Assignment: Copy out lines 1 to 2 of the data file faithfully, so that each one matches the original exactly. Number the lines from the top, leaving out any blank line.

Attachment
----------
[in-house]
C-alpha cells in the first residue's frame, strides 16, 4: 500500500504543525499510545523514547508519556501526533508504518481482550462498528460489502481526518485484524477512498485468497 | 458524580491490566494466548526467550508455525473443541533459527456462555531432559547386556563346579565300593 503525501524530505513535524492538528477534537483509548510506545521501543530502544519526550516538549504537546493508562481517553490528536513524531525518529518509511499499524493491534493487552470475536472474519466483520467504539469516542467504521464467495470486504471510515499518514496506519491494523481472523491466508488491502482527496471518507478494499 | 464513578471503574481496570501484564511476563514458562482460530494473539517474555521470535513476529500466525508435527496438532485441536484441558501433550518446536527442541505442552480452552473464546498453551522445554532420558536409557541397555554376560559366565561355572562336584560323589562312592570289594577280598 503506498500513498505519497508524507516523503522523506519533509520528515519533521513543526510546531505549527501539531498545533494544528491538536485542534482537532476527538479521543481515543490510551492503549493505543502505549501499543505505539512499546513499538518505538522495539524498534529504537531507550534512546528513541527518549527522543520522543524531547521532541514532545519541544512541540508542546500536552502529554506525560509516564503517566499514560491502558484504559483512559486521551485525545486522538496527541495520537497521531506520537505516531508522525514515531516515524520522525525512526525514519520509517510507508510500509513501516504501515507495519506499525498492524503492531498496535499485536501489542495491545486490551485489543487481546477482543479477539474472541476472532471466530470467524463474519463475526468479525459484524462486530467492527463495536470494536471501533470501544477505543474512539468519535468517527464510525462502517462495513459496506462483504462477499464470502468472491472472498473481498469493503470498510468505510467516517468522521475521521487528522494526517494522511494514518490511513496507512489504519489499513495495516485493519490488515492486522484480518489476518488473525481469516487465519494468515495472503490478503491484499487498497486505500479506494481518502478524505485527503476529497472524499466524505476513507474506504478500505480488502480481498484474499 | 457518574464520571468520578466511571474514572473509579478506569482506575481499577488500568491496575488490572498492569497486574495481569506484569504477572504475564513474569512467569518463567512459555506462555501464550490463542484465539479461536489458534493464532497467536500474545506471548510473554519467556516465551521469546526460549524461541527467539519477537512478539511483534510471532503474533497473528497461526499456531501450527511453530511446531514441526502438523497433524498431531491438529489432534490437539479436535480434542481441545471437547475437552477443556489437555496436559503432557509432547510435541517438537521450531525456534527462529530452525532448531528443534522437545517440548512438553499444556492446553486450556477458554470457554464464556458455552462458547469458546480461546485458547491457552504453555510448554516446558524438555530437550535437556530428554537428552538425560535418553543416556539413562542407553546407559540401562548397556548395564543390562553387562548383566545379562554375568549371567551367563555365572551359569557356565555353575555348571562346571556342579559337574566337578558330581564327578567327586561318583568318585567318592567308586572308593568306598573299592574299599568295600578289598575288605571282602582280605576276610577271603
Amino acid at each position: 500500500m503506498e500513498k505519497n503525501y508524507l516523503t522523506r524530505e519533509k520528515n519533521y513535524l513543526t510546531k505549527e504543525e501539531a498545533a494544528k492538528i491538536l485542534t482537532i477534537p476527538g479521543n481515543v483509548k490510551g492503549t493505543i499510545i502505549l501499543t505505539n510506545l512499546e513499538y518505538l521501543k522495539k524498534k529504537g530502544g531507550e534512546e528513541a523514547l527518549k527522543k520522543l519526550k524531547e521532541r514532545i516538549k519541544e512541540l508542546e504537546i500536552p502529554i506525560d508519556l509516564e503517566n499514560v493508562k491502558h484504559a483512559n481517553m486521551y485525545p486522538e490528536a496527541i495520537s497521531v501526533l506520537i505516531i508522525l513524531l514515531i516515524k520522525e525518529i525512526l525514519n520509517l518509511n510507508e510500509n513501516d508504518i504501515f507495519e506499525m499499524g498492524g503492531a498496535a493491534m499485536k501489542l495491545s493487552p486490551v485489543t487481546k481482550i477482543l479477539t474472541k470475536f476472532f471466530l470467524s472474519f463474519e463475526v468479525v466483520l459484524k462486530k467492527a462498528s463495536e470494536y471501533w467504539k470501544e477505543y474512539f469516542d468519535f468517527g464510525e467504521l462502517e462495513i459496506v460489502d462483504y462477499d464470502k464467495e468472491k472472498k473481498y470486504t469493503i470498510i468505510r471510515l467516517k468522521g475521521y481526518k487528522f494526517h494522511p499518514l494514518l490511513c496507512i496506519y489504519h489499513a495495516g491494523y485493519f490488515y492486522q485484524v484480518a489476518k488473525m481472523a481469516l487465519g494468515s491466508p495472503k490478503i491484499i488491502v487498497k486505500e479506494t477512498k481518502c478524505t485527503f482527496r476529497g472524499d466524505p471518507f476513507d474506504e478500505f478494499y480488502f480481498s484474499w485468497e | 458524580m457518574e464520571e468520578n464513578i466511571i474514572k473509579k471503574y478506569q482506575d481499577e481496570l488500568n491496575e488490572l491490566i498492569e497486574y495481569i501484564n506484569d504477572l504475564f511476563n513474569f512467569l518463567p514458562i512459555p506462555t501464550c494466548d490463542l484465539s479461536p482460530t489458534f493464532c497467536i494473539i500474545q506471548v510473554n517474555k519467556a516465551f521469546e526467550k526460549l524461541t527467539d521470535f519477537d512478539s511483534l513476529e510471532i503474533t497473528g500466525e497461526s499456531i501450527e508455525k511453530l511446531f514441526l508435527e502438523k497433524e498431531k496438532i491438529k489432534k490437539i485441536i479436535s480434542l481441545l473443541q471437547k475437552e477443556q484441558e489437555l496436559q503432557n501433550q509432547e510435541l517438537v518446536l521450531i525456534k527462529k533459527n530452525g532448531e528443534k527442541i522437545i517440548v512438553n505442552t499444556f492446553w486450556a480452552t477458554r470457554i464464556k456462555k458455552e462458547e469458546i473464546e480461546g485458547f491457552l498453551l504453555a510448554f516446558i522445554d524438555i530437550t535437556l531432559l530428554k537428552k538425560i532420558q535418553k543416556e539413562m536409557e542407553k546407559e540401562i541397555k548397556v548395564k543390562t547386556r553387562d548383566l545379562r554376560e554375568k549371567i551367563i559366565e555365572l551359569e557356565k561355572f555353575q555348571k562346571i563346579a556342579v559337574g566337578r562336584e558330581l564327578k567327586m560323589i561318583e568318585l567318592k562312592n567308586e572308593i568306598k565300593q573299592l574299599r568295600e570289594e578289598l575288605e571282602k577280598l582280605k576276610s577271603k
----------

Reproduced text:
[in-house]
C-alpha cells in the first residue's frame, strides 16, 4: 500500500504543525499510545523514547508519556501526533508504518481482550462498528460489502481526518485484524477512498485468497 | 458524580491490566494466548526467550508455525473443541533459527456462555531432559547386556563346579565300593 503525501524530505513535524492538528477534537483509548510506545521501543530502544519526550516538549504537546493508562481517553490528536513524531525518529518509511499499524493491534493487552470475536472474519466483520467504539469516542467504521464467495470486504471510515499518514496506519491494523481472523491466508488491502482527496471518507478494499 | 464513578471503574481496570501484564511476563514458562482460530494473539517474555521470535513476529500466525508435527496438532485441536484441558501433550518446536527442541505442552480452552473464546498453551522445554532420558536409557541397555554376560559366565561355572562336584560323589562312592570289594577280598 503506498500513498505519497508524507516523503522523506519533509520528515519533521513543526510546531505549527501539531498545533494544528491538536485542534482537532476527538479521543481515543490510551492503549493505543502505549501499543505505539512499546513499538518505538522495539524498534529504537531507550534512546528513541527518549527522543520522543524531547521532541514532545519541544512541540508542546500536552502529554506525560509516564503517566499514560491502558484504559483512559486521551485525545486522538496527541495520537497521531506520537505516531508522525514515531516515524520522525525512526525514519520509517510507508510500509513501516504501515507495519506499525498492524503492531498496535499485536501489542495491545486490551485489543487481546477482543479477539474472541476472532471466530470467524463474519463475526468479525459484524462486530467492527463495536470494536471501533470501544477505543474512539468519535468517527464510525462502517462495513459496506462483504462477499464470502468472491472472498473481498469493503470498510468505510467516517468522521475521521487528522494526517494522511494514518490511513496507512489504519489499513495495516485493519490488515492486522484480518489476518488473525481469516487465519494468515495472503490478503491484499487498497486505500479506494481518502478524505485527503476529497472524499466524505476513507474506504478500505480488502480481498484474499 | 457518574464520571468520578466511571474514572473509579478506569482506575481499577488500568491496575488490572498492569497486574495481569506484569504477572504475564513474569512467569518463567512459555506462555501464550490463542484465539479461536489458534493464532497467536500474545506471548510473554519467556516465551521469546526460549524461541527467539519477537512478539511483534510471532503474533497473528497461526499456531501450527511453530511446531514441526502438523497433524498431531491438529489432534490437539479436535480434542481441545471437547475437552477443556489437555496436559503432557509432547510435541517438537521450531525456534527462529530452525532448531528443534522437545517440548512438553499444556492446553486450556477458554470457554464464556458455552462458547469458546480461546485458547491457552504453555510448554516446558524438555530437550535437556530428554537428552538425560535418553543416556539413562542407553546407559540401562548397556548395564543390562553387562548383566545379562554375568549371567551367563555365572551359569557356565555353575555348571562346571556342579559337574566337578558330581564327578567327586561318583568318585567318592567308586572308593568306598573299592574299599568295600578289598575288605571282602582280605576276610577271603